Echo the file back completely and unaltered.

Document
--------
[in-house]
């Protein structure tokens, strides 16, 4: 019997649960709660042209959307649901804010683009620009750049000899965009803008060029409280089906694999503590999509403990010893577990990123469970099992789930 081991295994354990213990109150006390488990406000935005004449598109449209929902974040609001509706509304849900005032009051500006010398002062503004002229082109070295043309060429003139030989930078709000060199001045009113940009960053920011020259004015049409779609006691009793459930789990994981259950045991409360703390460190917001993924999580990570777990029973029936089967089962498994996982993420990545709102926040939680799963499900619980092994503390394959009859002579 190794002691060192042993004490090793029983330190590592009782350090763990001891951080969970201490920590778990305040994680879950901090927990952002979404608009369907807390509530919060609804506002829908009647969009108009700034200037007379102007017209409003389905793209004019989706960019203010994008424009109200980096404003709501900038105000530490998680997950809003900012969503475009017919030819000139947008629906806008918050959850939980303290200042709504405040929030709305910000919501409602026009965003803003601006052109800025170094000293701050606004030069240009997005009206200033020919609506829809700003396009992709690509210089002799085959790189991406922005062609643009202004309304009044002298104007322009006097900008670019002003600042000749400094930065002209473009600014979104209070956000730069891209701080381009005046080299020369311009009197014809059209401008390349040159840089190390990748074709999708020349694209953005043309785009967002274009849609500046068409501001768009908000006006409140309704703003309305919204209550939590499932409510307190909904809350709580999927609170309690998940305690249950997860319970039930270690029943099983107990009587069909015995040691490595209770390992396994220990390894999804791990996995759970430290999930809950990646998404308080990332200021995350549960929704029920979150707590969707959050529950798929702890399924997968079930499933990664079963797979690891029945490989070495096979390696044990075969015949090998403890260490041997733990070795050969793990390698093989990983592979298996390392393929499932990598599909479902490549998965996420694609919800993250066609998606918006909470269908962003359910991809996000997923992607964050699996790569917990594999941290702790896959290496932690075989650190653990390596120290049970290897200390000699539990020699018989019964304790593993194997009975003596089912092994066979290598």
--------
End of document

[in-house]
């Protein structure tokens, strides 16, 4: 019997649960709660042209959307649901804010683009620009750049000899965009803008060029409280089906694999503590999509403990010893577990990123469970099992789930 081991295994354990213990109150006390488990406000935005004449598109449209929902974040609001509706509304849900005032009051500006010398002062503004002229082109070295043309060429003139030989930078709000060199001045009113940009960053920011020259004015049409779609006691009793459930789990994981259950045991409360703390460190917001993924999580990570777990029973029936089967089962498994996982993420990545709102926040939680799963499900619980092994503390394959009859002579 190794002691060192042993004490090793029983330190590592009782350090763990001891951080969970201490920590778990305040994680879950901090927990952002979404608009369907807390509530919060609804506002829908009647969009108009700034200037007379102007017209409003389905793209004019989706960019203010994008424009109200980096404003709501900038105000530490998680997950809003900012969503475009017919030819000139947008629906806008918050959850939980303290200042709504405040929030709305910000919501409602026009965003803003601006052109800025170094000293701050606004030069240009997005009206200033020919609506829809700003396009992709690509210089002799085959790189991406922005062609643009202004309304009044002298104007322009006097900008670019002003600042000749400094930065002209473009600014979104209070956000730069891209701080381009005046080299020369311009009197014809059209401008390349040159840089190390990748074709999708020349694209953005043309785009967002274009849609500046068409501001768009908000006006409140309704703003309305919204209550939590499932409510307190909904809350709580999927609170309690998940305690249950997860319970039930270690029943099983107990009587069909015995040691490595209770390992396994220990390894999804791990996995759970430290999930809950990646998404308080990332200021995350549960929704029920979150707590969707959050529950798929702890399924997968079930499933990664079963797979690891029945490989070495096979390696044990075969015949090998403890260490041997733990070795050969793990390698093989990983592979298996390392393929499932990598599909479902490549998965996420694609919800993250066609998606918006909470269908962003359910991809996000997923992607964050699996790569917990594999941290702790896959290496932690075989650190653990390596120290049970290897200390000699539990020699018989019964304790593993194997009975003596089912092994066979290598």